The opportunities have never been greater, and the challenges more challenging, for America’s small businesses.

And with the news that small and-medium-sized businesses (SMBs) could be facing up to a 40% jump in “friendly fraud” and “first-party fraud” — meaning card chargebacks and disputes by shoppers — striking a balance between meeting shopper demands for a frictionless purchasing journey and doing what is possible to prevent losses from friendly fraud is increasingly top of mind for Main Street SMBs and their payments partners.

Friendly fraud, unlike its more malicious counterpart — actual fraud — often involves genuine customers who, for various reasons, dispute charges they’ve legitimately made. Still, the rise of shoppers disputing legitimate transactions poses a substantial financial threat to merchants.

It’s estimated that first-party fraud costs merchants billions of dollars annually, not just in lost sales, but also in chargeback fees, increased transaction costs and potential damage to merchant accounts. Excessive chargebacks can damage a merchant’s reputation with credit card processors, potentially leading to higher processing fees or the loss of the ability to accept credit card payments altogether.

Against this backdrop, SMBs face a dual challenge: preventing friendly fraud while maintaining a smooth, customer-friendly purchasing process. After all, excessive security measures can deter legitimate customers, leading to cart abandonment and lost sales, while a laissez-faire approach can leave SMBs open to abuse and even greater losses.

The goal, as with many successful payments experiences, is to walk a delicate line between minimizing fraud without compromising the end-user experience.

Read more: Most eCommerce Merchants Recognize Innovation’s Potential in Curbing Fraud

SMB-Friendly Strategies to Prevent First-Party Fraud

The key to combating friendly fraud lies in understanding its nuances, educating customers and continuously refining fraud prevention practices.

Unlike traditional fraud, where stolen card information is used to make unauthorized purchases, friendly fraud involves the cardholder themselves disputing a charge for goods or services they actually received. This can happen for a variety of reasons, including buyer’s remorse, a misunderstanding of the return policy or an attempt to avoid payment for legitimate charges.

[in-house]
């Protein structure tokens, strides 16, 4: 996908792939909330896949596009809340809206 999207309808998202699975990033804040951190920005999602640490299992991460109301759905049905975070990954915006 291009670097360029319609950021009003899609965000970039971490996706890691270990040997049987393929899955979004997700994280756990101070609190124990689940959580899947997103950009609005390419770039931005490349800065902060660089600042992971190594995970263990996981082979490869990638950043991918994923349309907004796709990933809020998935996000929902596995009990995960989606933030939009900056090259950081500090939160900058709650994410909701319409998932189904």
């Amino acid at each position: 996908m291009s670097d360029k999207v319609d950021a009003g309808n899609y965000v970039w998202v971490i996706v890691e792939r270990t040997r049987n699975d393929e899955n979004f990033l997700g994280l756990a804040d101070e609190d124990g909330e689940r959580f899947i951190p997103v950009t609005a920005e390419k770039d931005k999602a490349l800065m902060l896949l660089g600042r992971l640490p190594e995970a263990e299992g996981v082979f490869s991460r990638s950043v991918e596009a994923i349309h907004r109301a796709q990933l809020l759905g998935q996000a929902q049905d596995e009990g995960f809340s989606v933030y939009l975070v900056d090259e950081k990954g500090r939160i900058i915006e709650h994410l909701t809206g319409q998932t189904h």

Traditionally, shoppers are meant to undertake a good-faith effort to resolve chargeback issues with the business itself before turning to their bank to dispute the charge, but many customers find it easier to skip this step — particularly given the fact many disputes are resolved in the customer’s favor, and depending on their card tier (gold, platinum or starter, etc.) banks may return their money without initiating a chargeback.

Still, providing exceptional customer service can preempt many chargebacks. Customers who can easily resolve issues directly with the merchant are less likely to turn to their bank for a chargeback. Offering multiple channels for customer support, including phone, email and live chat, as well as ensuring that support team members are well-trained and empowered to resolve disputes quickly are all ways to help responsibly and frictionlessly mitigate first-party disputes.

For businesses that rely on subscription models, clarity around recurring payments is essential. Customers should be fully aware of what they’re signing up for and how they can cancel if they choose to do so.

“Chargebacks have long been a thorny issue for merchants,” PYMNTS wrote in March. “And as transactions become increasingly digitized, chargebacks have in turn become more prevalent.”

Read more: Preventive Measures Pay Off as Merchants Fight Surging Chargebacks 

Shifting the Balance So Friendly Fraud Is Not A Losing Battle

Friendly fraud is a significant challenge for merchants, but it doesn’t have to be a losing battle.

“Being able to handle chargebacks preventatively has a huge ROI [return on investment],” Robert Painter, director of chargeback management at Kount, an Equifax company, told PYMNTS. “It means no chargeback, no refund, and no case to go down and chase.”

But according to PYMNTS Intelligence, only one-third of merchants currently utilize mechanisms that detect potential fraud as the cause of failed payments – meaning that many businesses ultimately are failing to recognize the connection between fraud detection and failed payments, resulting in lost sales and missed opportunities for improving payment success rates.

Friendly fraud can eat into not just a dollar amount but also an operational cost amount to merchants, where if you’re a small business and you’re focusing more time on figuring out how to investigate [friendly fraud], working with your acquirer and your payment facilitator, that is lost time spent away from your business,” Mike Lemberger, senior vice president, regional risk officer for North America at Visa, told PYMNTS.

At the same time, research shows that merchants who engage in greater levels of collaboration with payment service providers (PSPs) are more likely to adopt screening mechanisms that identify potential fraud as the cause of failed payments.

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